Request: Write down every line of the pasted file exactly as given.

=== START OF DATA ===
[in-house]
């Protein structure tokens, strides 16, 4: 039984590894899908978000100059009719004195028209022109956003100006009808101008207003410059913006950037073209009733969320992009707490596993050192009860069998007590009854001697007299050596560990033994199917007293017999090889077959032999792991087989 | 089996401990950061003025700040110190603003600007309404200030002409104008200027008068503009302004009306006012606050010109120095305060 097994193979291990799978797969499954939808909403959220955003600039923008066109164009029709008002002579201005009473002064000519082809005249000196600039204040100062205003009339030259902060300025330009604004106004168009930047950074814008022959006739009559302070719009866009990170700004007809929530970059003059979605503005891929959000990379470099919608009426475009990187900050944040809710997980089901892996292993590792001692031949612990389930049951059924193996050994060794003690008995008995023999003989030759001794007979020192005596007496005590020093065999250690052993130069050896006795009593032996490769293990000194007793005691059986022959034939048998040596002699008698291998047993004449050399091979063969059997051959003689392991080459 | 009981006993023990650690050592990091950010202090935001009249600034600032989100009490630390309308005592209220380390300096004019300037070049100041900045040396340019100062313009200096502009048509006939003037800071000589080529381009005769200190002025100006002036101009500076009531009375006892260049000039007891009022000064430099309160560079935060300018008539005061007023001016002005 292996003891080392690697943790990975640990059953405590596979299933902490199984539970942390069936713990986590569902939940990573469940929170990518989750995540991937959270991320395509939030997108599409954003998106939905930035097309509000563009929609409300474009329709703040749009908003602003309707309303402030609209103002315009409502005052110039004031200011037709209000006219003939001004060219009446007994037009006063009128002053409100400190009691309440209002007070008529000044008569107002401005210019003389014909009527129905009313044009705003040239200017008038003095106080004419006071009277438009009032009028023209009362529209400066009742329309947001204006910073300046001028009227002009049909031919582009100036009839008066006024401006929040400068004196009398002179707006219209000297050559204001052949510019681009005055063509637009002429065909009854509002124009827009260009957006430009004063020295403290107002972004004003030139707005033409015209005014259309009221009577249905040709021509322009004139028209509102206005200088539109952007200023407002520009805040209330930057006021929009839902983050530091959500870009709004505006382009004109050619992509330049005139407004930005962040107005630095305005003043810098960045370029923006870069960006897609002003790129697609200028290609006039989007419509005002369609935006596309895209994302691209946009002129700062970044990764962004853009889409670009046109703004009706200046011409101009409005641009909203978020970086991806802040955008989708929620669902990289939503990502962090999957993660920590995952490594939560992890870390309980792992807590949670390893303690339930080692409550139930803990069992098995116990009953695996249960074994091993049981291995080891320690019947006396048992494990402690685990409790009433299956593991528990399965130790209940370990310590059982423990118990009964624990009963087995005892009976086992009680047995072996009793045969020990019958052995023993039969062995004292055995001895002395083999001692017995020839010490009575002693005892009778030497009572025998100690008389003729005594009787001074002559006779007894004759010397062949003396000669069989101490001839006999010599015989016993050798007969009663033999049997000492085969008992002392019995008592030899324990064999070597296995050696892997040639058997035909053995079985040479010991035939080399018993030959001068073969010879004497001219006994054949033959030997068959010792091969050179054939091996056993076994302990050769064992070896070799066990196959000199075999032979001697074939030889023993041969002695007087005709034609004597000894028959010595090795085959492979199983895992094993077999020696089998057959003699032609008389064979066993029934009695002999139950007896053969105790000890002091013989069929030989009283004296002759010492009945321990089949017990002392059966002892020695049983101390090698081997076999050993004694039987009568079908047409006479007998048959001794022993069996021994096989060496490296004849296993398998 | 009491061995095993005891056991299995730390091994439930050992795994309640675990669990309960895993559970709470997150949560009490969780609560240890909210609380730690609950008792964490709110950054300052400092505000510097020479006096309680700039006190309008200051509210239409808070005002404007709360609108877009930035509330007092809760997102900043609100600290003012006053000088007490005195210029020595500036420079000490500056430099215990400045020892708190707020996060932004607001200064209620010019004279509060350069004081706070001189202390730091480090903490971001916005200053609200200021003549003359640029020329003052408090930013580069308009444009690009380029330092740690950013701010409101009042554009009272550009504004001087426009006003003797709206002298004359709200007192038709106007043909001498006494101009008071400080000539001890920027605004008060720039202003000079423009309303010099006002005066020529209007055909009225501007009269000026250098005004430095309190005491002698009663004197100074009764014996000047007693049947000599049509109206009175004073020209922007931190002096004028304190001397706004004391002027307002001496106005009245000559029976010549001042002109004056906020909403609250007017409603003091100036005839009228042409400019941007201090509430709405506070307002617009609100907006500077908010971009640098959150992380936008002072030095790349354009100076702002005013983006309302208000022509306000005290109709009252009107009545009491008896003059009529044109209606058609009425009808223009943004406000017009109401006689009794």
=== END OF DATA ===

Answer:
[in-house]
């Protein structure tokens, strides 16, 4: 039984590894899908978000100059009719004195028209022109956003100006009808101008207003410059913006950037073209009733969320992009707490596993050192009860069998007590009854001697007299050596560990033994199917007293017999090889077959032999792991087989 | 089996401990950061003025700040110190603003600007309404200030002409104008200027008068503009302004009306006012606050010109120095305060 097994193979291990799978797969499954939808909403959220955003600039923008066109164009029709008002002579201005009473002064000519082809005249000196600039204040100062205003009339030259902060300025330009604004106004168009930047950074814008022959006739009559302070719009866009990170700004007809929530970059003059979605503005891929959000990379470099919608009426475009990187900050944040809710997980089901892996292993590792001692031949612990389930049951059924193996050994060794003690008995008995023999003989030759001794007979020192005596007496005590020093065999250690052993130069050896006795009593032996490769293990000194007793005691059986022959034939048998040596002699008698291998047993004449050399091979063969059997051959003689392991080459 | 009981006993023990650690050592990091950010202090935001009249600034600032989100009490630390309308005592209220380390300096004019300037070049100041900045040396340019100062313009200096502009048509006939003037800071000589080529381009005769200190002025100006002036101009500076009531009375006892260049000039007891009022000064430099309160560079935060300018008539005061007023001016002005 292996003891080392690697943790990975640990059953405590596979299933902490199984539970942390069936713990986590569902939940990573469940929170990518989750995540991937959270991320395509939030997108599409954003998106939905930035097309509000563009929609409300474009329709703040749009908003602003309707309303402030609209103002315009409502005052110039004031200011037709209000006219003939001004060219009446007994037009006063009128002053409100400190009691309440209002007070008529000044008569107002401005210019003389014909009527129905009313044009705003040239200017008038003095106080004419006071009277438009009032009028023209009362529209400066009742329309947001204006910073300046001028009227002009049909031919582009100036009839008066006024401006929040400068004196009398002179707006219209000297050559204001052949510019681009005055063509637009002429065909009854509002124009827009260009957006430009004063020295403290107002972004004003030139707005033409015209005014259309009221009577249905040709021509322009004139028209509102206005200088539109952007200023407002520009805040209330930057006021929009839902983050530091959500870009709004505006382009004109050619992509330049005139407004930005962040107005630095305005003043810098960045370029923006870069960006897609002003790129697609200028290609006039989007419509005002369609935006596309895209994302691209946009002129700062970044990764962004853009889409670009046109703004009706200046011409101009409005641009909203978020970086991806802040955008989708929620669902990289939503990502962090999957993660920590995952490594939560992890870390309980792992807590949670390893303690339930080692409550139930803990069992098995116990009953695996249960074994091993049981291995080891320690019947006396048992494990402690685990409790009433299956593991528990399965130790209940370990310590059982423990118990009964624990009963087995005892009976086992009680047995072996009793045969020990019958052995023993039969062995004292055995001895002395083999001692017995020839010490009575002693005892009778030497009572025998100690008389003729005594009787001074002559006779007894004759010397062949003396000669069989101490001839006999010599015989016993050798007969009663033999049997000492085969008992002392019995008592030899324990064999070597296995050696892997040639058997035909053995079985040479010991035939080399018993030959001068073969010879004497001219006994054949033959030997068959010792091969050179054939091996056993076994302990050769064992070896070799066990196959000199075999032979001697074939030889023993041969002695007087005709034609004597000894028959010595090795085959492979199983895992094993077999020696089998057959003699032609008389064979066993029934009695002999139950007896053969105790000890002091013989069929030989009283004296002759010492009945321990089949017990002392059966002892020695049983101390090698081997076999050993004694039987009568079908047409006479007998048959001794022993069996021994096989060496490296004849296993398998 | 009491061995095993005891056991299995730390091994439930050992795994309640675990669990309960895993559970709470997150949560009490969780609560240890909210609380730690609950008792964490709110950054300052400092505000510097020479006096309680700039006190309008200051509210239409808070005002404007709360609108877009930035509330007092809760997102900043609100600290003012006053000088007490005195210029020595500036420079000490500056430099215990400045020892708190707020996060932004607001200064209620010019004279509060350069004081706070001189202390730091480090903490971001916005200053609200200021003549003359640029020329003052408090930013580069308009444009690009380029330092740690950013701010409101009042554009009272550009504004001087426009006003003797709206002298004359709200007192038709106007043909001498006494101009008071400080000539001890920027605004008060720039202003000079423009309303010099006002005066020529209007055909009225501007009269000026250098005004430095309190005491002698009663004197100074009764014996000047007693049947000599049509109206009175004073020209922007931190002096004028304190001397706004004391002027307002001496106005009245000559029976010549001042002109004056906020909403609250007017409603003091100036005839009228042409400019941007201090509430709405506070307002617009609100907006500077908010971009640098959150992380936008002072030095790349354009100076702002005013983006309302208000022509306000005290109709009252009107009545009491008896003059009529044109209606058609009425009808223009943004406000017009109401006689009794």